Causes, Heroes, and Statues

One of my favorite living heroes, Ruth Bader Ginsburg, died this week.  It happened while I was working on a sermon for October 11th called After Columbus, about statues  (that will be my next blog). Her death led me to reflect on what makes someone a hero. In brief, showing courage and dedication in a noble cause.  That heroism may be in spite of various flaws, but the courage, dedication, and noble cause are all required.  That third criterion is what distinguishes Washington and Jefferson from Robert E. Lee in the great battle over statues.

I started by enumerating noble causes, and I came up with four that date back to at least the early nineteenth century and are still with us today: Abolition and civil rights, suffrage and feminism, humanitarian support, and environmental protection. You may have others.  Certainly there are heroes of a more intellectual bent who made pioneering contributions to science, medicine, engineering, astronomy, mathematics, biology.  Courage was not always evident, but it certainly was for Galileo and Darwin.  However, for me, the four noble causes are enough. 

Here are my heroes. If you haven’t heard of some of them, Google them.

For abolition and civil rights: Frederick Douglass, Nelson Mandela, Martin Luther King jr., the Grimke sisters, Robert Smalls, Theodore Parker, Sojourner Truth, Harriet Tubman.

For suffrage and feminism: Abigail Adams, the Grimke sisters and Frederick Douglass again, Alice Paul, Lucretia Mott, Gloria Steinem, Margaret Sanger, Ruth Bader Ginsburg.

For humanitarian work: Jimmy Carter, Eleanor Roosevelt, Jane Addams, Mahatma Gandhi, Dag Hammerskjold, Bryan Stevenson, Dorothea Dix.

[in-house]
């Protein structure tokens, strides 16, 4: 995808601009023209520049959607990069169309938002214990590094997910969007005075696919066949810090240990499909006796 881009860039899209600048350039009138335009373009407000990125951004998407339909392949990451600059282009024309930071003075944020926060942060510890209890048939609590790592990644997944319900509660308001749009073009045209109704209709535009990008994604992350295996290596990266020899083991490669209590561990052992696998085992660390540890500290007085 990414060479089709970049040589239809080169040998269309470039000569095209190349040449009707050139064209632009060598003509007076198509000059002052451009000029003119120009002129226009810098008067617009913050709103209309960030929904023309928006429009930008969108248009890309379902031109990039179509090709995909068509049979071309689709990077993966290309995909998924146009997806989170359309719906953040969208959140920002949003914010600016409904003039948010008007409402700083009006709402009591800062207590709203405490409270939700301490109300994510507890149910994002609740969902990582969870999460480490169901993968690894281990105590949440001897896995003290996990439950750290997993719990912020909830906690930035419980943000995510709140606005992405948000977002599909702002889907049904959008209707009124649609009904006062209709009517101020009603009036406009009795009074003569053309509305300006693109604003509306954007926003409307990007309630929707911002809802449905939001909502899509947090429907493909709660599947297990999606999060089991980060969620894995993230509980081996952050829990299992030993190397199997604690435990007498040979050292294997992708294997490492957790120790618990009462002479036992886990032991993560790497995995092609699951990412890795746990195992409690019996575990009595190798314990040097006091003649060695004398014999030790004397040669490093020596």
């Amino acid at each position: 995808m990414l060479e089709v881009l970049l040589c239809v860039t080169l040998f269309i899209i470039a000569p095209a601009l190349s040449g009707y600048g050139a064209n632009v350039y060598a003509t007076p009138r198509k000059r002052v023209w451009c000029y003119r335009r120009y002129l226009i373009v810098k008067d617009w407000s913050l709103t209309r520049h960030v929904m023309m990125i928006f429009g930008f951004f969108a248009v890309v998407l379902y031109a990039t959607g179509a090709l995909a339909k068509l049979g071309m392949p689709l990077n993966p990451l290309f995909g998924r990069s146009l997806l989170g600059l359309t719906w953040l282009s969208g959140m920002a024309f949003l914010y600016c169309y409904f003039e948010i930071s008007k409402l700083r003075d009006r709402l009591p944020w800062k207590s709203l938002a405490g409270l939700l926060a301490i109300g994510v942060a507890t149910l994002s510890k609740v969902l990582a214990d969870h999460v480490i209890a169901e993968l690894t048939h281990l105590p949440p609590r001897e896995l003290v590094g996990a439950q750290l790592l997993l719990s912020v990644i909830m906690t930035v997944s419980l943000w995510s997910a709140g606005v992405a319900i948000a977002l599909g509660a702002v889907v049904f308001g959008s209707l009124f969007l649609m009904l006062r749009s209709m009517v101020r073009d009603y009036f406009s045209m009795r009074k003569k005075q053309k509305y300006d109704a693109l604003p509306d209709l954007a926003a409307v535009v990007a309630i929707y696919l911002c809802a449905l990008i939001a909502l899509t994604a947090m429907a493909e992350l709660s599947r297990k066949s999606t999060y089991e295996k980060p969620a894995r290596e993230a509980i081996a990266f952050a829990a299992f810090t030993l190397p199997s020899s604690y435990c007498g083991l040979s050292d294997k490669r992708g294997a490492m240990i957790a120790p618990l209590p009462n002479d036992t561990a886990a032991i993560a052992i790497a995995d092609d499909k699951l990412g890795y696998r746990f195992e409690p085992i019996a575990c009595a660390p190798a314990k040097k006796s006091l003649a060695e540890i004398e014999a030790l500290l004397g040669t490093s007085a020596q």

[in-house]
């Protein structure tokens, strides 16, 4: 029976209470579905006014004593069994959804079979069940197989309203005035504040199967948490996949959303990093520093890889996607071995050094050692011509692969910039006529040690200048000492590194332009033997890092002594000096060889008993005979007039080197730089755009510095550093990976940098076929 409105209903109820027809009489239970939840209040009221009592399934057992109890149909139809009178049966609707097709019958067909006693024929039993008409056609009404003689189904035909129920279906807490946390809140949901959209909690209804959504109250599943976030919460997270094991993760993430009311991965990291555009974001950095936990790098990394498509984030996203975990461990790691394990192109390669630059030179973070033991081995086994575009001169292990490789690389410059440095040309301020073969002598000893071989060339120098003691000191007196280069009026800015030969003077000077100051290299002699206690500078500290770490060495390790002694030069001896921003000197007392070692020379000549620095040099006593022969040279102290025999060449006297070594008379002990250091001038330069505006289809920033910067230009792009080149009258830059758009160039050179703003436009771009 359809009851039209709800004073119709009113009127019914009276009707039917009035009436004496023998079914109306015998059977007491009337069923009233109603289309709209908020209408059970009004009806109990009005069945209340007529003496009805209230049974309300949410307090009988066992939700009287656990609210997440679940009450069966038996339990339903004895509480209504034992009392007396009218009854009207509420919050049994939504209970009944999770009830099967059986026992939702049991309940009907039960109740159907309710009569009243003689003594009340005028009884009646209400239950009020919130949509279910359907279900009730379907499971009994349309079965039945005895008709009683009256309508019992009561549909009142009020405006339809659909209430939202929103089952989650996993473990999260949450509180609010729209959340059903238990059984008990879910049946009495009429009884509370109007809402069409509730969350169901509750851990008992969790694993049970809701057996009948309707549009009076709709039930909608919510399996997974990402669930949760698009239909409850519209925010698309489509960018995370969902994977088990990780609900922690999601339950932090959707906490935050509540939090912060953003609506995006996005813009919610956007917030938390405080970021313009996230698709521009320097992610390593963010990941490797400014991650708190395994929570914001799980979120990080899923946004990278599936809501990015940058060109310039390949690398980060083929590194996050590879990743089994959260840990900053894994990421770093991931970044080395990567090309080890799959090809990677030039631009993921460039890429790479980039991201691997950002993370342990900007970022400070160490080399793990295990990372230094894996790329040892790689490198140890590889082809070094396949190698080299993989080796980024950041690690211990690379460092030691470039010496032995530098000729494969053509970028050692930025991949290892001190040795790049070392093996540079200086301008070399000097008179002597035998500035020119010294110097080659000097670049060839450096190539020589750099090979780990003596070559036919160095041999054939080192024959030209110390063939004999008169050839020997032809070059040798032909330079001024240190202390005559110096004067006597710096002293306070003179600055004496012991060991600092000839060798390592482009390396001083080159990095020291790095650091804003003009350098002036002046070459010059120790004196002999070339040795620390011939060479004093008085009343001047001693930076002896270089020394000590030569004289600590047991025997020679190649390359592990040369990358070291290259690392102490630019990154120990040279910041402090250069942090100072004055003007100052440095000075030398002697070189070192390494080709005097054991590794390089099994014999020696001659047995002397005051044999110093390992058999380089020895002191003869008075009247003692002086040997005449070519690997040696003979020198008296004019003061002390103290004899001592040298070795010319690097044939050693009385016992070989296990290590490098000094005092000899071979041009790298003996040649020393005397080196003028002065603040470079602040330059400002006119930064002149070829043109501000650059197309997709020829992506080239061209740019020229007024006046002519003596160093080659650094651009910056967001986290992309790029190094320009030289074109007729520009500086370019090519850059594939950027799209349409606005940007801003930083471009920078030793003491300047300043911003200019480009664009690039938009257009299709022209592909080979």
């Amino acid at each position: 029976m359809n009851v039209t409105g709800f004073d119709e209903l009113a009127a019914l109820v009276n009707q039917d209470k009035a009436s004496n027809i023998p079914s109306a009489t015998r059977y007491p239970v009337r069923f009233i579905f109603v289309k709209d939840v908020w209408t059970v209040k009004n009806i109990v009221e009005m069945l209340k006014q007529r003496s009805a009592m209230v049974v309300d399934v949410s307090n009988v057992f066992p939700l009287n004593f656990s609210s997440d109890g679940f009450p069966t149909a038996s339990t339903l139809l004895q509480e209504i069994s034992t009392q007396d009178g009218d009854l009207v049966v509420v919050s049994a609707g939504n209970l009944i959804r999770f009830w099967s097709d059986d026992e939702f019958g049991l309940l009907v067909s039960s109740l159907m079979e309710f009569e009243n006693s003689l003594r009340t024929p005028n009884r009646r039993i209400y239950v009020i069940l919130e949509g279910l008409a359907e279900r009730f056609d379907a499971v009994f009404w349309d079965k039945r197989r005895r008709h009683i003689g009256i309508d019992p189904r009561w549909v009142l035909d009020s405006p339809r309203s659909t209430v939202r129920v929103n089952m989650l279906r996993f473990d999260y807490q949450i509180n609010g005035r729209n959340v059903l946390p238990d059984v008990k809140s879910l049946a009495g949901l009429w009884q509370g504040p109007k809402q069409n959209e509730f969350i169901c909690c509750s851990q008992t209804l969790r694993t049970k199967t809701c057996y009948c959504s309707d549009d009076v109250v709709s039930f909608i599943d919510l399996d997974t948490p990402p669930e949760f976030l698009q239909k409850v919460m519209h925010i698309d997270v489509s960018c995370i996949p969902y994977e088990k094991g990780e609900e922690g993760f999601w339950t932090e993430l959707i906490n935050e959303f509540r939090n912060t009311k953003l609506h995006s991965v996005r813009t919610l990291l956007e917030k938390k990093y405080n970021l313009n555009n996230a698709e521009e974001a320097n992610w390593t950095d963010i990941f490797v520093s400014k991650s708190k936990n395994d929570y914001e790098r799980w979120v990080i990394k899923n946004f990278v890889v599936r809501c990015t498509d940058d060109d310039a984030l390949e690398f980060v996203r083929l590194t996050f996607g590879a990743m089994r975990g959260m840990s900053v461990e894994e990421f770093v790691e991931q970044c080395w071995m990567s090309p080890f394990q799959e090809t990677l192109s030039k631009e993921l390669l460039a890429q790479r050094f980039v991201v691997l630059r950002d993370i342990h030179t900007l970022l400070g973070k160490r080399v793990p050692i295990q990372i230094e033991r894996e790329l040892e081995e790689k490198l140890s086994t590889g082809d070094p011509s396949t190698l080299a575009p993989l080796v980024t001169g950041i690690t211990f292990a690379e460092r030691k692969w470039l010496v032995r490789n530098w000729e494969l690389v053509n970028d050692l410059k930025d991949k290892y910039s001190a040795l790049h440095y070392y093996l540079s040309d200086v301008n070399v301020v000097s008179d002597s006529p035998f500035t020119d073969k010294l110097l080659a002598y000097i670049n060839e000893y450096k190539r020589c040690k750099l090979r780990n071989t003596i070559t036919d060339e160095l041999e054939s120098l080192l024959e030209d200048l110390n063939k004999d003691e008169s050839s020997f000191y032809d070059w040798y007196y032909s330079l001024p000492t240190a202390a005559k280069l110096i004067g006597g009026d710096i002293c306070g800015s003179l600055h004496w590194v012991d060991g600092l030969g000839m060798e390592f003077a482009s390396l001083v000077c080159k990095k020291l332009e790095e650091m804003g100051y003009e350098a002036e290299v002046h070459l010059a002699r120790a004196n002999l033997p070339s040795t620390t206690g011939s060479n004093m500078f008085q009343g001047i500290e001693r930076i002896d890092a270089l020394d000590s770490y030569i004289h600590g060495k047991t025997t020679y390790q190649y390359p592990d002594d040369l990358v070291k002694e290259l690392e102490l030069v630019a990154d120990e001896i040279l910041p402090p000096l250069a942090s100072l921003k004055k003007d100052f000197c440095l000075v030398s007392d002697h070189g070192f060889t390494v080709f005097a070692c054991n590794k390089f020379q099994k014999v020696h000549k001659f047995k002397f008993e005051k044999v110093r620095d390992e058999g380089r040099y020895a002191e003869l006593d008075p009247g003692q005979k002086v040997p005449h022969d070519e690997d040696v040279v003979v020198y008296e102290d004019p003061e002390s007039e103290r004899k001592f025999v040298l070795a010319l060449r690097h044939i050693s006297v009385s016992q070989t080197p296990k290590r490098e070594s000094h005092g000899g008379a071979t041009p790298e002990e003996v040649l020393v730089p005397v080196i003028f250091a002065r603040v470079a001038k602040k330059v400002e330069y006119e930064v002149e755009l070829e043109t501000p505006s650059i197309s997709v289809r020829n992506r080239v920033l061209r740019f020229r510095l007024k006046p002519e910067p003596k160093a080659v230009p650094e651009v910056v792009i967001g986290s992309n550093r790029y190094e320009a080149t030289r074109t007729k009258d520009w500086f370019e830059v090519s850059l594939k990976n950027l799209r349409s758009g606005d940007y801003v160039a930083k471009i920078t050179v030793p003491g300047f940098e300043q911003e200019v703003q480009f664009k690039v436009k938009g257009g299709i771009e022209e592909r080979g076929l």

For environmental protection: Theodore Roosevelt, John Muir, Rachel Carson, All Gore, and countless Native American tribes.

What are your causes and who are your heroes? What are you doing to follow in their footsteps, which is a better way to honor them than by erecting a statue or naming a building?

Putting “Defects” to Work

My gardening friend says that a weed is just a flower in the wrong place.  I wish I could cultivate her positive attitude toward weeds.  But it is true that some of us struggle to blossom in the right place, the one where we are an ornament rather than an irritation.  Finding our niche, our calling, our self-expression is an important task that follows us through life. It requires us to be aware of certain of our inborn (or sometimes cultivated traits.  I have one of my own and one of my granddaughter’s in mind when I think about finding our niche, our vocation, the place where our gifts meet our passions.  Sometimes those gifts masquerade as failures or faults.

My granddaughter has been diagnosed as “on the spectrum,” with elements of autism that include obsessive compulsive disorder (CD).  Her mother remarked that she hoped Abby could channel her OCD into something that would enable her to succeed, like her other grandmother, who was also OCD, and  raised eight children and cared for dozens of others and eventually entered library work.  Abby has been at loose ends after getting her AA degree and has been happily working in a pizza place for two years., but she is thinking about her future  She is taking the initial steps toward becoming a pharmacy tech.  I am sort of at the opposite end of the spectrum, so it wouldn’t appeal to me and I wouldn’t be good at it, but if there is one valuable trait in a person who manages prescriptions and keeps track of pharmaceuticals, it is OCD.  I have high hopes for her.

My particular trait that is not always valued in my chosen profession of academic/policy economist is linked to my “butterfly” personality on the Enneagram, easily distracted, interested in everything, having trouble narrowing myself to a limited range of ideas and interests. Traditional academia values focus, specialization, intensive over extensive, and frowns on interdisciplinary work (although that is beginning to change). I loved economics but was also very interested in its relationship to other disciplines, especially psychology, sociology, history,  and political science. And eventually theology, with a focus on ethics, when I got a post retirement degree in theological studies.